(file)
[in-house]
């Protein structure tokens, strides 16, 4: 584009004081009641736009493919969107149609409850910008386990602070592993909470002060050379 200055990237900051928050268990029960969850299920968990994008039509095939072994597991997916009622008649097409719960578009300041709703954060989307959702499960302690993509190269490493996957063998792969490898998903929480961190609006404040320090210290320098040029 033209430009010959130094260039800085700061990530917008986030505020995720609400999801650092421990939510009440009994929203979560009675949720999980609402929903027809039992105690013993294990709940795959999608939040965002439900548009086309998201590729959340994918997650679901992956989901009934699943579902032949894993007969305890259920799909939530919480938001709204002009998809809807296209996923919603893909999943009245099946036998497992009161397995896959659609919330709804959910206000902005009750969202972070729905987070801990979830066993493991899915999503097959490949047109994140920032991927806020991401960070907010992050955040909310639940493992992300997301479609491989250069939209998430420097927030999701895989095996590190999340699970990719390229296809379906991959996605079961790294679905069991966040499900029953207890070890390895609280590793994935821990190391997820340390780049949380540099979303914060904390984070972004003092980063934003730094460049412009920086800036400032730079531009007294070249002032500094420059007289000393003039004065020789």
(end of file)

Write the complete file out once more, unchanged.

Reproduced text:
[in-house]
């Protein structure tokens, strides 16, 4: 584009004081009641736009493919969107149609409850910008386990602070592993909470002060050379 200055990237900051928050268990029960969850299920968990994008039509095939072994597991997916009622008649097409719960578009300041709703954060989307959702499960302690993509190269490493996957063998792969490898998903929480961190609006404040320090210290320098040029 033209430009010959130094260039800085700061990530917008986030505020995720609400999801650092421990939510009440009994929203979560009675949720999980609402929903027809039992105690013993294990709940795959999608939040965002439900548009086309998201590729959340994918997650679901992956989901009934699943579902032949894993007969305890259920799909939530919480938001709204002009998809809807296209996923919603893909999943009245099946036998497992009161397995896959659609919330709804959910206000902005009750969202972070729905987070801990979830066993493991899915999503097959490949047109994140920032991927806020991401960070907010992050955040909310639940493992992300997301479609491989250069939209998430420097927030999701895989095996590190999340699970990719390229296809379906991959996605079961790294679905069991966040499900029953207890070890390895609280590793994935821990190391997820340390780049949380540099979303914060904390984070972004003092980063934003730094460049412009920086800036400032730079531009007294070249002032500094420059007289000393003039004065020789």